How to Become a Nuclear Engineer

Nuclear technology is a very important field and nuclear power plants produce about 20% of the electricity in the U.S. Nuclear technology is also essential in the field of medicine and assists in diagnosing and treating illnesses and diseases. Nuclear engineers design processes and systems where radiation plays a chief role. Nuclear engineering may be the key to providing advances in many industries in the future.


This How to Become a Nuclear Engineer review has been thoroughly researched with information and testimonials that are available to anyone in the public. Any conclusions drawn by myself are opinions.

What does a nuclear engineer do?

Nuclear engineers investigate and create the processes, systems, and instruments that are used to obtain benefits from radiation and nuclear energy. They often plan, develop, observe, and operate nuclear plants that produce power. Some work on the manufacturing, handling, and use of nuclear fuel. Some create procedures to minimize radiation exposure by workers. They are also concerned with the safest way to eliminate waste generated from the production of nuclear energy.

Some nuclear engineers specialize in finding medical and industrial uses for radioactive substances, other focus on creating nuclear power sources for spacecraft or naval vessels. Nuclear engineers also strive to find solutions to engineering problems.

What kind of training does a nuclear engineer need?

Nuclear engineers usually need at least a bachelor degree in nuclear engineering. Some have degrees in chemical or mechanical engineering, physics, or other related field. A master or doctorate degree is required for some positions. Many educational programs offer work-study, co-op, or internship programs to allow students to gain practical experience. Most positions provide intensive on the job training through college programs and federal government agencies.

All 50 states require nuclear engineers who work for public sectors to be licensed. A bachelor degree from an accredited program, a minimum of 4 years experience, and passing a state examination are typically the requirements for licensure. Nuclear engineers must stay current on the constantly changing technology and regularly complete continuing education courses.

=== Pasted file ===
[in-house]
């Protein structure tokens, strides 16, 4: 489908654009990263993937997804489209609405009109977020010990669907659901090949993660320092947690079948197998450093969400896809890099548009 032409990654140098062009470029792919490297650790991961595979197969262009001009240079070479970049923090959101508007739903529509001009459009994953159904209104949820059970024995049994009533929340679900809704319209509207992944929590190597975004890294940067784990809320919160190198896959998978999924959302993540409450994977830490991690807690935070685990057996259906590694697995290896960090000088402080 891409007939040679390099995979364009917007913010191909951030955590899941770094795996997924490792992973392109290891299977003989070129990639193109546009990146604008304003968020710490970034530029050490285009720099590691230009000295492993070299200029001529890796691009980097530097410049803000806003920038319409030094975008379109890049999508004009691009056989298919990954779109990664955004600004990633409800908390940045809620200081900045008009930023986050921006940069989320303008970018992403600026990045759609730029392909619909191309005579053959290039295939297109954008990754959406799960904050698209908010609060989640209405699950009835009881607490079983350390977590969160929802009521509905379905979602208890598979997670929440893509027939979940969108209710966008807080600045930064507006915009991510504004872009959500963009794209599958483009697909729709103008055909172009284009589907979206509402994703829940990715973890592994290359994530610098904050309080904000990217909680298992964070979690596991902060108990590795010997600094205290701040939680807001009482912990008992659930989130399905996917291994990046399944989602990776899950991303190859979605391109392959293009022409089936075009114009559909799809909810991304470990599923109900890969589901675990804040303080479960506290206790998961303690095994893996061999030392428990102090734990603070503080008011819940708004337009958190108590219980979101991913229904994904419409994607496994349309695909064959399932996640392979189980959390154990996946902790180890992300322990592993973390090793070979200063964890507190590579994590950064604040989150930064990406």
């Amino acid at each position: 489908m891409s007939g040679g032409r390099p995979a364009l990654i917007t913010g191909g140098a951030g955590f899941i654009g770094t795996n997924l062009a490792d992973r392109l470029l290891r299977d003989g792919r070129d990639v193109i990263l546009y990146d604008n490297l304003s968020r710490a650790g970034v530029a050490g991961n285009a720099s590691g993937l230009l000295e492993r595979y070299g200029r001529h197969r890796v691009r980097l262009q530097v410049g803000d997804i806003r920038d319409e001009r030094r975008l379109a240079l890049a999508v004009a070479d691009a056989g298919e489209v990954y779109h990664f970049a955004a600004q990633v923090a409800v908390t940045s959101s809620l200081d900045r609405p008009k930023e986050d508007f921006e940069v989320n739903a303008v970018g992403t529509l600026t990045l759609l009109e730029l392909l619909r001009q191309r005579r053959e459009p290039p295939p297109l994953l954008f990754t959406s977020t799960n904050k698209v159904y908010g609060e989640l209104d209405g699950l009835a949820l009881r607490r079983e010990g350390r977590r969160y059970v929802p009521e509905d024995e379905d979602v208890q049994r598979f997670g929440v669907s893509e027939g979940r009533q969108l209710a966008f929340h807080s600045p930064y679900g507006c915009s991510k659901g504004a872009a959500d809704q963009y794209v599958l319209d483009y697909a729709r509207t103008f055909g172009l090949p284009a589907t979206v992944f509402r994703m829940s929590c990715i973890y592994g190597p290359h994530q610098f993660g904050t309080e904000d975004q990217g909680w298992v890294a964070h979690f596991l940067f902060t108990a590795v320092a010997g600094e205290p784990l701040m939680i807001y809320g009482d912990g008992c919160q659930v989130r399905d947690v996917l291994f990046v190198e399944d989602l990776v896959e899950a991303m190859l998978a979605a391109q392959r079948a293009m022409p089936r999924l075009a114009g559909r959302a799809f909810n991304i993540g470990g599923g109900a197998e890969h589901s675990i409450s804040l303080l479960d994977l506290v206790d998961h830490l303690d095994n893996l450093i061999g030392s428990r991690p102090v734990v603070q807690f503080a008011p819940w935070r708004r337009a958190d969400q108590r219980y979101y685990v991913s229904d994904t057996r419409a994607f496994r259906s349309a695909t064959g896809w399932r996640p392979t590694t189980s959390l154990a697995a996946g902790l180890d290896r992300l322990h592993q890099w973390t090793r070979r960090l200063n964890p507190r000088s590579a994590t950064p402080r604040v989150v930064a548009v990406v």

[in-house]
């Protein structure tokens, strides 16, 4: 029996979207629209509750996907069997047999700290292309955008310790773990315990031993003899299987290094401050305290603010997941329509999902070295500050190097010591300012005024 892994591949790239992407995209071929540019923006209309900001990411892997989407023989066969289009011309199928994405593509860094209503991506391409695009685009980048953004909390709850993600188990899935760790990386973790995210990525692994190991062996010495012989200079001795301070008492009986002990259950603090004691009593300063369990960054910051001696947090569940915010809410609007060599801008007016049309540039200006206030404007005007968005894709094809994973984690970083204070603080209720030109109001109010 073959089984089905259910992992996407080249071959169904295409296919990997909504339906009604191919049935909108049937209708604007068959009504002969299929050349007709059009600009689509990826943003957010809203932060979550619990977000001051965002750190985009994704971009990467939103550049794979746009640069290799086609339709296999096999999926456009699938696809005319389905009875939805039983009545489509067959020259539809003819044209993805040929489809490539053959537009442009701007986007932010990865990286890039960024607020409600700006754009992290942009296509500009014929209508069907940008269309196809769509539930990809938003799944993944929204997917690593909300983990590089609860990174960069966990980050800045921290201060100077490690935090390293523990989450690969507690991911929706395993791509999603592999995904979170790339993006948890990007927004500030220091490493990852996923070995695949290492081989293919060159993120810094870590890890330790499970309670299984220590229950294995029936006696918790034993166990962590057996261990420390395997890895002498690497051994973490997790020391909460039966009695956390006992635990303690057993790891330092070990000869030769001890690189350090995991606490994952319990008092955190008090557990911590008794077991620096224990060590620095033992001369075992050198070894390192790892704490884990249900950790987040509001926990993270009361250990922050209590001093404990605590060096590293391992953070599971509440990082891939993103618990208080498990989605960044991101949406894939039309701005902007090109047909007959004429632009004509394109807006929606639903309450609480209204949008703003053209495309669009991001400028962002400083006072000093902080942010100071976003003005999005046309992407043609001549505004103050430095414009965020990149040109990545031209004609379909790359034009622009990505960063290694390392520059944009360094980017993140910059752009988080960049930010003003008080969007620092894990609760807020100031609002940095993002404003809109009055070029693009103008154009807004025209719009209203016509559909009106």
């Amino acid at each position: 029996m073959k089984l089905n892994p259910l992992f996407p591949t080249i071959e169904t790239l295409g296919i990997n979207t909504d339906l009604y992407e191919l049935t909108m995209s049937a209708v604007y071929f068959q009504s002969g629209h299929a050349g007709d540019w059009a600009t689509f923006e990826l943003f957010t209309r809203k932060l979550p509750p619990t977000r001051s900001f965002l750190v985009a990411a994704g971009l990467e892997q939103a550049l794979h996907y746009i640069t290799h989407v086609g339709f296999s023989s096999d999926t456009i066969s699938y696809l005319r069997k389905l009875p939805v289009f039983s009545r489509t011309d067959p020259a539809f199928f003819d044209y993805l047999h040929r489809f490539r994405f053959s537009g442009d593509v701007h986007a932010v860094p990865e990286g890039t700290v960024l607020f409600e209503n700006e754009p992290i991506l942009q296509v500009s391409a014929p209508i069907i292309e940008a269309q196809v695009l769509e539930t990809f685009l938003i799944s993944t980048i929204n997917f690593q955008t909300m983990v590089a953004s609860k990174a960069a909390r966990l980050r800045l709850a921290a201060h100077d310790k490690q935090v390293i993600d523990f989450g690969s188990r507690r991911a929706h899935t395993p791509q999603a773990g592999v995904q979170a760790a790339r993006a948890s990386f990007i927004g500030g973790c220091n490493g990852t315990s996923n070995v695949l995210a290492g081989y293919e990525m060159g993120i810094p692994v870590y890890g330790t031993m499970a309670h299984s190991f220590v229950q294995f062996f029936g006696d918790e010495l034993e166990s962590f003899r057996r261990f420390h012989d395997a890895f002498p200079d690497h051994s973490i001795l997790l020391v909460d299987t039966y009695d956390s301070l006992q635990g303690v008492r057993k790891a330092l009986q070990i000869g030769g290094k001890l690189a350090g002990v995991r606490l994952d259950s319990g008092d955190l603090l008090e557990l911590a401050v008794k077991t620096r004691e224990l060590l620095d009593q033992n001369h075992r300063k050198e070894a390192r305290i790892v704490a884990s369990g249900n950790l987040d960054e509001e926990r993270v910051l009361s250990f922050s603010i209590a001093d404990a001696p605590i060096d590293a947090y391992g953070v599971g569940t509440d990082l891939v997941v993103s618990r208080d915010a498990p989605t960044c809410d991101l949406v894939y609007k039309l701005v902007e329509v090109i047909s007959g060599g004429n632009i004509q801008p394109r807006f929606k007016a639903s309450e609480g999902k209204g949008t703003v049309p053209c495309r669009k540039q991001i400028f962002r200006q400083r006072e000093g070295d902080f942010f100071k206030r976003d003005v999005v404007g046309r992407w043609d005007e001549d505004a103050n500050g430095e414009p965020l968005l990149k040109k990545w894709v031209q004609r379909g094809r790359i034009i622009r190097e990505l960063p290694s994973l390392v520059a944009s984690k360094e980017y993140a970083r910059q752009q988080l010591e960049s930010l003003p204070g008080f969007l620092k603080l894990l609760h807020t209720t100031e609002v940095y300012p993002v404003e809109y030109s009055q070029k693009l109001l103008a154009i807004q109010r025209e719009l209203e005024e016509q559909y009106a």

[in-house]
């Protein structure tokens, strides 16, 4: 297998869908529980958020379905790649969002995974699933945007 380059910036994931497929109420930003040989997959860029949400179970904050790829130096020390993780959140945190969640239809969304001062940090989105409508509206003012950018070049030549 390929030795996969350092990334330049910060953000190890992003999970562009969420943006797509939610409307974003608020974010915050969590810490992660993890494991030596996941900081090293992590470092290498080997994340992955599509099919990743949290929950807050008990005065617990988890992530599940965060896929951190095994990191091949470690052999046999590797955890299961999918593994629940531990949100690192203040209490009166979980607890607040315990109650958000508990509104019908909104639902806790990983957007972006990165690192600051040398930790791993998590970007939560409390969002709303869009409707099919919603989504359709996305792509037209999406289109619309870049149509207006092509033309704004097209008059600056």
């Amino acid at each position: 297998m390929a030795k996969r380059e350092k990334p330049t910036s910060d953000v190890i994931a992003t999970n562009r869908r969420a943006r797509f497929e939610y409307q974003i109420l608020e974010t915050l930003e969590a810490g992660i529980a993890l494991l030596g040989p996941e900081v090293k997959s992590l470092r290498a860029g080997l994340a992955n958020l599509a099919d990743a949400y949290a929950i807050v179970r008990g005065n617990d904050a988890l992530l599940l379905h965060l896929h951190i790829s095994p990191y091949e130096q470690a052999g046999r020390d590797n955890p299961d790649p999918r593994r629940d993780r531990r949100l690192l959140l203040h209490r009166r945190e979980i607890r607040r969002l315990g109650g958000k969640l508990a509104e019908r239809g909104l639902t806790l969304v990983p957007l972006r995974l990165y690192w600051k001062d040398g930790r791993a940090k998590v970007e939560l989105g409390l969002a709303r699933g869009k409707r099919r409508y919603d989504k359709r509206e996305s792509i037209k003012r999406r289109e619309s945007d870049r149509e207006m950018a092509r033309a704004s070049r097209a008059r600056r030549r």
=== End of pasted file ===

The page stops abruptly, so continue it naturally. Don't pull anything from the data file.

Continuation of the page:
What are the prospects for a career as a nuclear engineer?

Employment of nuclear engineers is projected to grow about as fast as average for all professions, increasing 7% from 2006 to 2016 (1). The demand for engineering services and research and development will drive job growth.

Job prospects are expected to be good because there are limited amount of nuclear engineering graduates every year compared to amount of job openings.

How much do nuclear engineer make?

As of August 2009, the middle 50% of nuclear engineers earned annual salaries between $59,017 and $66,919. The highest 10% earned annual salaries of more than $69,319 (2).

A career as nuclear engineer is a great choice for people interested in nuclear technology. Nuclear engineers must be able to overcome challenges, take risks, and exercise caution. They must have talent in logical reasoning and advanced mathematics. Strong problem solving ability, good communication skills, and the ability to work effectively as part of a team are also essential. Nuclear engineers must also be patient and pay close attention to detail.

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